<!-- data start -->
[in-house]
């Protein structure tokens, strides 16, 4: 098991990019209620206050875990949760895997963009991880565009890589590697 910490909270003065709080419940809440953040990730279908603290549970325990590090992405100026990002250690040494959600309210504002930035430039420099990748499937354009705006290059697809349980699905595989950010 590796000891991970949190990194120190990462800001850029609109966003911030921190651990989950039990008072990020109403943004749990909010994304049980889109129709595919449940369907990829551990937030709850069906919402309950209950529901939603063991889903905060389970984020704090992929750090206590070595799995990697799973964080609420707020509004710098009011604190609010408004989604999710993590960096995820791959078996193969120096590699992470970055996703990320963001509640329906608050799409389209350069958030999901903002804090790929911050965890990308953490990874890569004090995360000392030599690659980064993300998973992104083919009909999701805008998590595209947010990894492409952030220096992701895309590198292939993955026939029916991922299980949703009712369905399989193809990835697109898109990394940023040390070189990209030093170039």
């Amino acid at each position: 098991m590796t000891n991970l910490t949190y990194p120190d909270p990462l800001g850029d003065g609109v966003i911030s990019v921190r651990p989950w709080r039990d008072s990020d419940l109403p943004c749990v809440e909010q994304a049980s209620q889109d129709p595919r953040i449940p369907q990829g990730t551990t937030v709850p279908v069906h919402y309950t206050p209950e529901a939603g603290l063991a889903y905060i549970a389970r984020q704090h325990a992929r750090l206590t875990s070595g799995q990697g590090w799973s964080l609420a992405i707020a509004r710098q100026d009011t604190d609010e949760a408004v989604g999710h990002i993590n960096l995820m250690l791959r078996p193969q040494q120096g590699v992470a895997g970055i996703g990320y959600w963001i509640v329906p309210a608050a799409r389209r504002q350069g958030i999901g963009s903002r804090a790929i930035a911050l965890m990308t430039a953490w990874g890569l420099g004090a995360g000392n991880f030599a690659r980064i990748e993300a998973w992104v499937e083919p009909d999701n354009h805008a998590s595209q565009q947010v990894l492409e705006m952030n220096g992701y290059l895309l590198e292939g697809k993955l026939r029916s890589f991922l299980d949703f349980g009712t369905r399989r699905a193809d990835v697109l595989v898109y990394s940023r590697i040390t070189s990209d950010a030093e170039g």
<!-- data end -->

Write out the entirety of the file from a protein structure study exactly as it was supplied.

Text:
[in-house]
């Protein structure tokens, strides 16, 4: 098991990019209620206050875990949760895997963009991880565009890589590697 910490909270003065709080419940809440953040990730279908603290549970325990590090992405100026990002250690040494959600309210504002930035430039420099990748499937354009705006290059697809349980699905595989950010 590796000891991970949190990194120190990462800001850029609109966003911030921190651990989950039990008072990020109403943004749990909010994304049980889109129709595919449940369907990829551990937030709850069906919402309950209950529901939603063991889903905060389970984020704090992929750090206590070595799995990697799973964080609420707020509004710098009011604190609010408004989604999710993590960096995820791959078996193969120096590699992470970055996703990320963001509640329906608050799409389209350069958030999901903002804090790929911050965890990308953490990874890569004090995360000392030599690659980064993300998973992104083919009909999701805008998590595209947010990894492409952030220096992701895309590198292939993955026939029916991922299980949703009712369905399989193809990835697109898109990394940023040390070189990209030093170039």
């Amino acid at each position: 098991m590796t000891n991970l910490t949190y990194p120190d909270p990462l800001g850029d003065g609109v966003i911030s990019v921190r651990p989950w709080r039990d008072s990020d419940l109403p943004c749990v809440e909010q994304a049980s209620q889109d129709p595919r953040i449940p369907q990829g990730t551990t937030v709850p279908v069906h919402y309950t206050p209950e529901a939603g603290l063991a889903y905060i549970a389970r984020q704090h325990a992929r750090l206590t875990s070595g799995q990697g590090w799973s964080l609420a992405i707020a509004r710098q100026d009011t604190d609010e949760a408004v989604g999710h990002i993590n960096l995820m250690l791959r078996p193969q040494q120096g590699v992470a895997g970055i996703g990320y959600w963001i509640v329906p309210a608050a799409r389209r504002q350069g958030i999901g963009s903002r804090a790929i930035a911050l965890m990308t430039a953490w990874g890569l420099g004090a995360g000392n991880f030599a690659r980064i990748e993300a998973w992104v499937e083919p009909d999701n354009h805008a998590s595209q565009q947010v990894l492409e705006m952030n220096g992701y290059l895309l590198e292939g697809k993955l026939r029916s890589f991922l299980d949703f349980g009712t369905r399989r699905a193809d990835v697109l595989v898109y990394s940023r590697i040390t070189s990209d950010a030093e170039g």